Five operations completed in 50 seconds – impressive!

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Step 8 – Programming a Multus U3000 – Milling an Open Pocket

Now that we have most of our turning done, in the eighth video of this 25-video series on programming a Multus U3000 with TopSolid, we want to start doing some milling. We will start by milling an open pocket. As you will see, when I select the face I want to mill, TopSolid suspects that it is an open pocket and proposes it as such.Programming a Multus U3000 - Milling an Open Pocket

The area we are working on is, in fact, an open pocket, so I move forward by selecting an appropriate tool. In this demonstration, I want to remind you just how easy it is to work with tooling in TopSolid. I can either choose the style tool I want and build from there, or select a tooling template. Either selection makes it easy to program the needed tooling information.

Because TopSolid is a highly intelligent solution, as soon as we make our tooling characteristic settings, TopSolid proposes a toolpath. After some quick feeds, speeds and cutting settings, we are all set.

As always, after these settings made, TopSolid automatically updates the stock model. Simulation allows us to check this operation for collisions and we notice in this case that the spinning axis is the tool and we can check for collisions even when the tool is spinning.

Milling and Open Pocket – Reviewing what You’ve Learned

This open pocket milling video further highlights TopSolid’s ability to help intelligently make decisions, but also offers the easy ability to adjust those decisions. Finally, TopSolid’s goal is always to give you 100% confidence when you ultimately hit start to begin post processing. Our machine simulation function for every process gives you this confidence.

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Step 7 – Programming a Multus U3000 – Test Synchronizations

In the seventh video of this 25-video series on programming a Multus U3000 with TopSolid, we test synchronizations of the operations we have programmed.  We have programmed a few operations, but the key question is – do these operations perform effectively together?Step 7 - Programming a Multus U3000 - Test Synchronizations

To answer this question, I switch to the final machining phase and bring up my scenario that contains all of our operations. TopSolid’s extremely powerful automatic layout command sets all the needed synchronizations dynamically.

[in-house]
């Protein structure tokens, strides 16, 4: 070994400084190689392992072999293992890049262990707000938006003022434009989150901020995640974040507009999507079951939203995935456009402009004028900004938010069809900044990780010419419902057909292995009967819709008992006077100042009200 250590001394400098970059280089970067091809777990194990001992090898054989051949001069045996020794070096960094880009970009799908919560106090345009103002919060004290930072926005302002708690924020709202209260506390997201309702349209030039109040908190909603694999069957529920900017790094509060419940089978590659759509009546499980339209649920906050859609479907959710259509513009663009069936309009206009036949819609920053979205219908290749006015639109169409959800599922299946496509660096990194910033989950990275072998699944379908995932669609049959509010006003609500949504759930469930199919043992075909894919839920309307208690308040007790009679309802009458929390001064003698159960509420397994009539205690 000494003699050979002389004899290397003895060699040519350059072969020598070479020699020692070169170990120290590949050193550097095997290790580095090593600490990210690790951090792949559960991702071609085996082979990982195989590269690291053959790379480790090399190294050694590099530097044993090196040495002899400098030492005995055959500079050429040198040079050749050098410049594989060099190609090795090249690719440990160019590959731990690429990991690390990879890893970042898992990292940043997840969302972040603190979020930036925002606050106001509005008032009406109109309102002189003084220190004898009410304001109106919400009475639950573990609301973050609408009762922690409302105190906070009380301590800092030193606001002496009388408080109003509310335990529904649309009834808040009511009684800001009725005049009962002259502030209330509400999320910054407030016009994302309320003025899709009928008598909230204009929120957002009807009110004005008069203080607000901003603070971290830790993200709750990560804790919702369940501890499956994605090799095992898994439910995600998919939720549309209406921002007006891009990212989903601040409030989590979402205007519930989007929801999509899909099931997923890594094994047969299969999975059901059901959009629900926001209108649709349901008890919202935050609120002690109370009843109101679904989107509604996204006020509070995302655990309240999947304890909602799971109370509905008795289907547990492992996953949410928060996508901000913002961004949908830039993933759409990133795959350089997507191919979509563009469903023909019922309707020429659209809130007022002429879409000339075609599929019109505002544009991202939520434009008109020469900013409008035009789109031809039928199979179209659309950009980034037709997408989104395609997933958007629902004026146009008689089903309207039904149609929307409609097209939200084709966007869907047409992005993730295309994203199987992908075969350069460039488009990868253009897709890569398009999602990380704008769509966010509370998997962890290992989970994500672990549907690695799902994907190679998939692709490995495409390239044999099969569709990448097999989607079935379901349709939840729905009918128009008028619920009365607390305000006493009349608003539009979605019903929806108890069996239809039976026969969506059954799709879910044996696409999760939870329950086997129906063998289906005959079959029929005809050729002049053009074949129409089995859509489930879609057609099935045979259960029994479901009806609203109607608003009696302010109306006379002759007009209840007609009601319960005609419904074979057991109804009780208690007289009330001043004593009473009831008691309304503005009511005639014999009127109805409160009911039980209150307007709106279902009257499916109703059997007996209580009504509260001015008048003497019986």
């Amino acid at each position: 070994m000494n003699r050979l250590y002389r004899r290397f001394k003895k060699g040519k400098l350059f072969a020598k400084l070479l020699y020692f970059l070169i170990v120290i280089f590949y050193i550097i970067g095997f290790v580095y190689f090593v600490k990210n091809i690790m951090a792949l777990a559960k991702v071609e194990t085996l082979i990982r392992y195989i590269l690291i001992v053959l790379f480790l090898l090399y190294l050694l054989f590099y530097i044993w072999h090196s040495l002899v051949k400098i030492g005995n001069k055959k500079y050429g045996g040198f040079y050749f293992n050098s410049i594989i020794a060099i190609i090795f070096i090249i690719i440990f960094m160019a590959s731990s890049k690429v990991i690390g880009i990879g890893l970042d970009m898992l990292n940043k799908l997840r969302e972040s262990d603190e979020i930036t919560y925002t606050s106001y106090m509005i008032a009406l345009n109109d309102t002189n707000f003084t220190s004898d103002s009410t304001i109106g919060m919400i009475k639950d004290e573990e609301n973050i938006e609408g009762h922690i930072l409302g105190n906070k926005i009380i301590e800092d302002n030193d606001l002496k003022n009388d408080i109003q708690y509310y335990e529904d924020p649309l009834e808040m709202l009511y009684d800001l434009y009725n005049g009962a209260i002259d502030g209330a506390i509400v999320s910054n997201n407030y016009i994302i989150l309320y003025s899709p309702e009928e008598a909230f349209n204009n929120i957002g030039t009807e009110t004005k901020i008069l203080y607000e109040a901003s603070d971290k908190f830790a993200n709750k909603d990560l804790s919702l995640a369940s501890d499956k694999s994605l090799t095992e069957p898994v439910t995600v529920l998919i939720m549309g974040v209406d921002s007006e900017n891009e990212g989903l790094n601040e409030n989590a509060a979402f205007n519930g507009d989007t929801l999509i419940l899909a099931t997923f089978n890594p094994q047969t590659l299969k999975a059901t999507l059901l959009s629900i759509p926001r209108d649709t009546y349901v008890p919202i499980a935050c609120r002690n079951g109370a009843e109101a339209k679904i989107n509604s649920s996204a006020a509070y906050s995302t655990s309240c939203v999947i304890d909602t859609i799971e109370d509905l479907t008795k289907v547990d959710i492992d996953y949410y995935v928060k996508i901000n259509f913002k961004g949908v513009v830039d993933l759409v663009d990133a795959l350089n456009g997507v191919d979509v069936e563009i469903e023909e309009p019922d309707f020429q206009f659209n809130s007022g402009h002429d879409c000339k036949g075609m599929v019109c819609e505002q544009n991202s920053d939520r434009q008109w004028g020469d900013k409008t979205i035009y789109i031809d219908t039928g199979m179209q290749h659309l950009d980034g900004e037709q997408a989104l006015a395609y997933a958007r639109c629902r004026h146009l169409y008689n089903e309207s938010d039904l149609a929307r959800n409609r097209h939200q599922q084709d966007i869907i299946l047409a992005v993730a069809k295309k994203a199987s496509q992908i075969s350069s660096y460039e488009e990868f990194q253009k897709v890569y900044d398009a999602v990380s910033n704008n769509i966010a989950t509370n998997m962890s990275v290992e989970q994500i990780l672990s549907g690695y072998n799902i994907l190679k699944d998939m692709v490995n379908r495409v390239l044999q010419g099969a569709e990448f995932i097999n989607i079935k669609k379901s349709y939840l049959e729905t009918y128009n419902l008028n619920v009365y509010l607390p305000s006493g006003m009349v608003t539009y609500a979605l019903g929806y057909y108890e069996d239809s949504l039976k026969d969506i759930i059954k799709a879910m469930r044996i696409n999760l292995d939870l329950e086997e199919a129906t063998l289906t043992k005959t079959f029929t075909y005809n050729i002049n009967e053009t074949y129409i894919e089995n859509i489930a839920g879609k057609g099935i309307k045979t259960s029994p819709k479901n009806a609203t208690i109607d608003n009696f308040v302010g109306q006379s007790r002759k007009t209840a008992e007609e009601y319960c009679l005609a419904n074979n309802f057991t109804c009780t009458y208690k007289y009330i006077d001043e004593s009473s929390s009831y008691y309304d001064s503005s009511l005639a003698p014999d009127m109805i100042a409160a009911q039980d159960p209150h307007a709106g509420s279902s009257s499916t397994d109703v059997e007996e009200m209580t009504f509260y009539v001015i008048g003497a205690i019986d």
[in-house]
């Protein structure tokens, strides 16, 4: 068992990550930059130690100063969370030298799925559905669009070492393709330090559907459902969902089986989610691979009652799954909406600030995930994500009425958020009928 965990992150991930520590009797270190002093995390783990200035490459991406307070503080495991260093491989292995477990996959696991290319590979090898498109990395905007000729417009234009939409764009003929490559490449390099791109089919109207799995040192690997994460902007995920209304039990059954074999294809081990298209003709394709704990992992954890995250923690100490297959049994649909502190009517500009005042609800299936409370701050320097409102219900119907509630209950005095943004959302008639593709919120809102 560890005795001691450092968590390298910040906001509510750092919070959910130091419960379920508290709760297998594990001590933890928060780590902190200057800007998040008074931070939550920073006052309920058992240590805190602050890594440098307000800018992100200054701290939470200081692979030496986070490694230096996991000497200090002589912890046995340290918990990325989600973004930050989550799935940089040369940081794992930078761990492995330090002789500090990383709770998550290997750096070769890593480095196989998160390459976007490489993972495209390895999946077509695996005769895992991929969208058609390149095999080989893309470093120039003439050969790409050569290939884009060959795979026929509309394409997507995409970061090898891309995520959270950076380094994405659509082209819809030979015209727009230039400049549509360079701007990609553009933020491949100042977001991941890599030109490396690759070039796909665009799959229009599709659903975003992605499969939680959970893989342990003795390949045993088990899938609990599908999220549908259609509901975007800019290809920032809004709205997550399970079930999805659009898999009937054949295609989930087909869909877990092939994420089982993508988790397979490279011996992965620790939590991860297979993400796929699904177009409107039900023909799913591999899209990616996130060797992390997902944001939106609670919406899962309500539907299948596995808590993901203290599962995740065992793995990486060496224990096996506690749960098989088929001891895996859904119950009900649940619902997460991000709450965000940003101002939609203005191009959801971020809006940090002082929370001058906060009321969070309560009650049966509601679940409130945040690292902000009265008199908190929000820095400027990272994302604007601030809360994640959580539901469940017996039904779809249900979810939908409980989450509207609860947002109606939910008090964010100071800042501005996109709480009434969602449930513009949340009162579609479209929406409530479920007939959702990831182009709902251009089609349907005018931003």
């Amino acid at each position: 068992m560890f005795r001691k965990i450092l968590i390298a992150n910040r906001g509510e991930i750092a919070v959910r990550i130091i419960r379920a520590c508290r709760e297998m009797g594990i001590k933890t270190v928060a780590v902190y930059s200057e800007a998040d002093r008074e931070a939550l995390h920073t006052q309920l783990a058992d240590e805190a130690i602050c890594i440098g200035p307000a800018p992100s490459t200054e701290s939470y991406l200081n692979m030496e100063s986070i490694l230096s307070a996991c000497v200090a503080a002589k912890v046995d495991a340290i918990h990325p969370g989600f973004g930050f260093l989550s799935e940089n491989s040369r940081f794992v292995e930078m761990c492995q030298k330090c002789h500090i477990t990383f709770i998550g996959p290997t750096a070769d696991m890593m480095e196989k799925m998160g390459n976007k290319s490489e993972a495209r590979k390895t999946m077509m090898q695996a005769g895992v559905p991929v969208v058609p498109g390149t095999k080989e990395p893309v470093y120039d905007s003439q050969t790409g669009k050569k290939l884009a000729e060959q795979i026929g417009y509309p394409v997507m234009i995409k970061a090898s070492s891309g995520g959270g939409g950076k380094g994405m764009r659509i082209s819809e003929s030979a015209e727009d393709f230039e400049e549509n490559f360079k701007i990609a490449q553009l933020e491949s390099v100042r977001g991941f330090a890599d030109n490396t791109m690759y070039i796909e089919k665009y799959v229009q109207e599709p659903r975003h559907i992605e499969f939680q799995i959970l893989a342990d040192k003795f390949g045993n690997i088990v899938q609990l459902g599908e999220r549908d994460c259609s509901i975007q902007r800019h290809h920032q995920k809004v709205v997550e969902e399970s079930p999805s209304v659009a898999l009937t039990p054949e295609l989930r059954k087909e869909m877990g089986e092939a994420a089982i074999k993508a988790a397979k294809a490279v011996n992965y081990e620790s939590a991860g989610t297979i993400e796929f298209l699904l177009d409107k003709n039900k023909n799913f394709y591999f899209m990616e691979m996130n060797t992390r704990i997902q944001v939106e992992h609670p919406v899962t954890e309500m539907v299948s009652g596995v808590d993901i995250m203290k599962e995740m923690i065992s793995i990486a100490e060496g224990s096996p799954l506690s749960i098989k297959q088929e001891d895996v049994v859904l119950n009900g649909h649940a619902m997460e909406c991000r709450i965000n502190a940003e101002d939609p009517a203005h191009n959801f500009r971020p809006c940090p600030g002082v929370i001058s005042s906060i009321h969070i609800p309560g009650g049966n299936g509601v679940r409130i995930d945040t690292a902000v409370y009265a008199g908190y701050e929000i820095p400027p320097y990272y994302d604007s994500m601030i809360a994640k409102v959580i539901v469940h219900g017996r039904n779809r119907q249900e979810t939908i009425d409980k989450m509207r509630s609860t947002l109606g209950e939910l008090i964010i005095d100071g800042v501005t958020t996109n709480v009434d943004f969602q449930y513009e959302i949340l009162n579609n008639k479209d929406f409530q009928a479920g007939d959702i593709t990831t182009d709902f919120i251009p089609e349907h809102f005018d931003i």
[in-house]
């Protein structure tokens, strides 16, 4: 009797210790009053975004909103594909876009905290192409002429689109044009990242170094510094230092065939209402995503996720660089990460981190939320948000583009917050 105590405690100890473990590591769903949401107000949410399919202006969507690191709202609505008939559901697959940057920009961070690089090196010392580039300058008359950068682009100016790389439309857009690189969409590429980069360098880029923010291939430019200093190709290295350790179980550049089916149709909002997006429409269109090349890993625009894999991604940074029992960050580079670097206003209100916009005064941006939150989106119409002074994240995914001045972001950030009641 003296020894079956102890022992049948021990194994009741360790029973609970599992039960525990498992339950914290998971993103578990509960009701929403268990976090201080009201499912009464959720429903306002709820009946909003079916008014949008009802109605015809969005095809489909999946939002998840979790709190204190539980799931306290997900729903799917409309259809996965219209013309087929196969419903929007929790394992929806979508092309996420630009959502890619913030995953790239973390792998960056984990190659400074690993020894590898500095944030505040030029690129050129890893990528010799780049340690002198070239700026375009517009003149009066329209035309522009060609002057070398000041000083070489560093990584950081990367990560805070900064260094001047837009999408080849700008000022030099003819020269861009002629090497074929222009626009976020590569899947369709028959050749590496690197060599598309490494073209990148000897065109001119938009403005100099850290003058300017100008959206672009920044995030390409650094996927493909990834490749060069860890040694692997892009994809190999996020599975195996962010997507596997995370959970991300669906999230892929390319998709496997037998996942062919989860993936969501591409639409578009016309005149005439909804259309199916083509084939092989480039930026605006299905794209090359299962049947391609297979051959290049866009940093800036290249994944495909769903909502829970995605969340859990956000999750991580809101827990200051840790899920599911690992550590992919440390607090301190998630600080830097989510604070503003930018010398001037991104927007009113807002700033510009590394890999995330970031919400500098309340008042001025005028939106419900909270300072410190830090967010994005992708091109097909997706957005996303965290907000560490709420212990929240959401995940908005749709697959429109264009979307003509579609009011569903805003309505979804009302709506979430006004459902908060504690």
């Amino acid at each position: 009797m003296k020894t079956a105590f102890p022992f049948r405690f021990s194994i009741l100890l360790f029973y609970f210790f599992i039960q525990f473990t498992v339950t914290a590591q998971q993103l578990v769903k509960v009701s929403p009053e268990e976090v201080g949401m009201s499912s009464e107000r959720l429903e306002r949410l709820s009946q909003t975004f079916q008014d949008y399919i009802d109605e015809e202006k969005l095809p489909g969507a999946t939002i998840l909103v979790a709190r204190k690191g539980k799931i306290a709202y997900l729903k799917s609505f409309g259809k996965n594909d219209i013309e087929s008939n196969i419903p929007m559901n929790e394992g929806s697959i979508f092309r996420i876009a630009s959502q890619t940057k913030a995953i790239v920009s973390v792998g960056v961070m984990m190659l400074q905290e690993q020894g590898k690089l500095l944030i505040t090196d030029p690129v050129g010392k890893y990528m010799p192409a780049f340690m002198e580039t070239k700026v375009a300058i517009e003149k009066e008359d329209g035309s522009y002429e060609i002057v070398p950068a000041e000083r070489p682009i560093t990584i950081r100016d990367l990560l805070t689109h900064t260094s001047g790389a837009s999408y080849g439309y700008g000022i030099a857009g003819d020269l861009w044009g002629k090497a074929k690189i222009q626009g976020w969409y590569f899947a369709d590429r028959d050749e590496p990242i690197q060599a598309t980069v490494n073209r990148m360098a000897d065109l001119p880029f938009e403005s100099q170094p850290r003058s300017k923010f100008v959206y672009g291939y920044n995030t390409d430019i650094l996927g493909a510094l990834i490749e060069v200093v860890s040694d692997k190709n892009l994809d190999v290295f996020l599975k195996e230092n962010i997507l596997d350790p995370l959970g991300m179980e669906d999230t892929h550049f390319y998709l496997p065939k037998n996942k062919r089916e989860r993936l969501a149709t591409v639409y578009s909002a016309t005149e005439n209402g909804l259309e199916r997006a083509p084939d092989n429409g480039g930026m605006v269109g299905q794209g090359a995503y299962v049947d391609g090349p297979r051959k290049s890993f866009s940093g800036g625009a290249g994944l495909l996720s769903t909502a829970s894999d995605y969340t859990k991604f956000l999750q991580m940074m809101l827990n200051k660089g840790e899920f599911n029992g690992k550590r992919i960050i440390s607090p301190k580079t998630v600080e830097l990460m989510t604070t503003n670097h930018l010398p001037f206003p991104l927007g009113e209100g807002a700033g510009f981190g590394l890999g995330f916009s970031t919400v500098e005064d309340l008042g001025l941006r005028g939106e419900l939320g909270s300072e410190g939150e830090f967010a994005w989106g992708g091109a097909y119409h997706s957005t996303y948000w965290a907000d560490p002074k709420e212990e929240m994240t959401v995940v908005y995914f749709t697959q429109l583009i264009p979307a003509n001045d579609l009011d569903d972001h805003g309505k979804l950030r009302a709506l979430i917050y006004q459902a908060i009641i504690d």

Finally, I hit play on our simulation and we can watch all of the operations in the order they are going to happen  and see that they are synchronized appropriately.

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Step 6 – Programming a Multus U3000 – Finish Turn with B axis at 45 Degrees

In the sixth video of this 25-video series on programming a Multus U3000 with TopSolid,  Step 6 - Programming a Multus U3000 - Finish turn with B axis at 45 degreeswe will finish turn select faces.

I return to my B axis of 45 degrees, reuse previously created feeds and speeds setting and do a final check using the simulation tool and I learn that we are good to go.

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Step 5 – Programming a Multus U3000 – Finish Groove with Lower Turret

In the fifth video of this 25-video series on programming a Multus U3000 with TopSolid, I finish our groove using a lower turret.

I changed the type of finished I want to profiling, but just to be a little different, I decided to use the machine’s lower turret. After selecting the tool I believe will be best for the job, I must adjust the toolpath because the machine contains a slant bed lower. The machine’s kinemetric information I have already taught TopSolid allows me to visualize exactly what is going on and make the proper decisions.Step 5 - Programming a Multus U3000 – Finish Groove with Lower Turret

Finally, I want to program from two directions at once and to program my two points for a highly accurate toolpath.

After a quick setting of our feeds and speeds and a final check using TopSolid’s simulation, we are all set.

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Step 4 – Programming a Multus U3000 – Groove Roughing with TopSolid

In the fourth video of this 25-video series on programming a Multus U3000 with TopSolid, we continue roughing our part. Specifically, within this video you will learn how to manage groove roughing.

The Efficiency of Reusability. The Ease of Adjustments.

As is the case with nearly every function performed with TopSolid, you will notice the combination of utilizing information we have already taught the system, and being able to easily make customized tweaks for this step in the programming process. For instance, in the video you will notice that TopSolid “assumes” that we want to use the same tool and cutting angle that we were previously using.Step 4 - Programming a Multus U3000 – Groove Roughing with TopSolid